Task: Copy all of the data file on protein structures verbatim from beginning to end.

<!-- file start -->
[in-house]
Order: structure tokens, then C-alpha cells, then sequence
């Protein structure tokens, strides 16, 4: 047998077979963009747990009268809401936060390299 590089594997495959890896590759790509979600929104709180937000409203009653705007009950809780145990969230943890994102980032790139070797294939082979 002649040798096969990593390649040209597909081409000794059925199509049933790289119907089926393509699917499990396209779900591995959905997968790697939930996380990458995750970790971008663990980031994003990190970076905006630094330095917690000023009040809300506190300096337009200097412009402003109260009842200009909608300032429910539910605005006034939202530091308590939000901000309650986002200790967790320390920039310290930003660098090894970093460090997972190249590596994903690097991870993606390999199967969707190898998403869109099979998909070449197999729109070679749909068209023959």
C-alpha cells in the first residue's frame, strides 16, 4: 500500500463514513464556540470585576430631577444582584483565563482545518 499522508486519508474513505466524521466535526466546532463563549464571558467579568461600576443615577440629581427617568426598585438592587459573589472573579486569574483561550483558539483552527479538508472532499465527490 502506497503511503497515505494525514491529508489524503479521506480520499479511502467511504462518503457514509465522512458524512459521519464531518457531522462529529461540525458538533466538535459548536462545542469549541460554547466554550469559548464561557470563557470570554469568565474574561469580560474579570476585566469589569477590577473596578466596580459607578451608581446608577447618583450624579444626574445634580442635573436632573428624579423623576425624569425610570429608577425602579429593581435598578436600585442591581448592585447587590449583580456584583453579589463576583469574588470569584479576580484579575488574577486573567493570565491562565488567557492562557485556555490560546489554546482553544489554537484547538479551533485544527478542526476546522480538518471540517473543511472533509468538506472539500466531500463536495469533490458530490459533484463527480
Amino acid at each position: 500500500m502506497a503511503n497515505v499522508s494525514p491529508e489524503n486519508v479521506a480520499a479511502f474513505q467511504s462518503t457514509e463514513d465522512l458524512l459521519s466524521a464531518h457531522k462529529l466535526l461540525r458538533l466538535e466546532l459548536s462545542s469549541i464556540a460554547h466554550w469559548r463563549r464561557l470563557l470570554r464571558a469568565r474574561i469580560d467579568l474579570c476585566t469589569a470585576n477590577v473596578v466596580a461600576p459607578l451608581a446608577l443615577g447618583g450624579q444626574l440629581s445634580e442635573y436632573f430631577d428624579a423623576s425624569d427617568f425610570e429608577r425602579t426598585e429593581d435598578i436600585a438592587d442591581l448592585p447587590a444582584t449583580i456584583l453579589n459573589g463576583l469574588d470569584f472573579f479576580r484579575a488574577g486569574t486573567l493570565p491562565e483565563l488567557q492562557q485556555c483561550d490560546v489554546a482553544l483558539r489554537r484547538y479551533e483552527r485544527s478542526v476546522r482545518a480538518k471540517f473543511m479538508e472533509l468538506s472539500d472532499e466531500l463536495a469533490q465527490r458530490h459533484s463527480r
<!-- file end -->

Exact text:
[in-house]
Order: structure tokens, then C-alpha cells, then sequence
């Protein structure tokens, strides 16, 4: 047998077979963009747990009268809401936060390299 590089594997495959890896590759790509979600929104709180937000409203009653705007009950809780145990969230943890994102980032790139070797294939082979 002649040798096969990593390649040209597909081409000794059925199509049933790289119907089926393509699917499990396209779900591995959905997968790697939930996380990458995750970790971008663990980031994003990190970076905006630094330095917690000023009040809300506190300096337009200097412009402003109260009842200009909608300032429910539910605005006034939202530091308590939000901000309650986002200790967790320390920039310290930003660098090894970093460090997972190249590596994903690097991870993606390999199967969707190898998403869109099979998909070449197999729109070679749909068209023959």
C-alpha cells in the first residue's frame, strides 16, 4: 500500500463514513464556540470585576430631577444582584483565563482545518 499522508486519508474513505466524521466535526466546532463563549464571558467579568461600576443615577440629581427617568426598585438592587459573589472573579486569574483561550483558539483552527479538508472532499465527490 502506497503511503497515505494525514491529508489524503479521506480520499479511502467511504462518503457514509465522512458524512459521519464531518457531522462529529461540525458538533466538535459548536462545542469549541460554547466554550469559548464561557470563557470570554469568565474574561469580560474579570476585566469589569477590577473596578466596580459607578451608581446608577447618583450624579444626574445634580442635573436632573428624579423623576425624569425610570429608577425602579429593581435598578436600585442591581448592585447587590449583580456584583453579589463576583469574588470569584479576580484579575488574577486573567493570565491562565488567557492562557485556555490560546489554546482553544489554537484547538479551533485544527478542526476546522480538518471540517473543511472533509468538506472539500466531500463536495469533490458530490459533484463527480
Amino acid at each position: 500500500m502506497a503511503n497515505v499522508s494525514p491529508e489524503n486519508v479521506a480520499a479511502f474513505q467511504s462518503t457514509e463514513d465522512l458524512l459521519s466524521a464531518h457531522k462529529l466535526l461540525r458538533l466538535e466546532l459548536s462545542s469549541i464556540a460554547h466554550w469559548r463563549r464561557l470563557l470570554r464571558a469568565r474574561i469580560d467579568l474579570c476585566t469589569a470585576n477590577v473596578v466596580a461600576p459607578l451608581a446608577l443615577g447618583g450624579q444626574l440629581s445634580e442635573y436632573f430631577d428624579a423623576s425624569d427617568f425610570e429608577r425602579t426598585e429593581d435598578i436600585a438592587d442591581l448592585p447587590a444582584t449583580i456584583l453579589n459573589g463576583l469574588d470569584f472573579f479576580r484579575a488574577g486569574t486573567l493570565p491562565e483565563l488567557q492562557q485556555c483561550d490560546v489554546a482553544l483558539r489554537r484547538y479551533e483552527r485544527s478542526v476546522r482545518a480538518k471540517f473543511m479538508e472533509l468538506s472539500d472532499e466531500l463536495a469533490q465527490r458530490h459533484s463527480r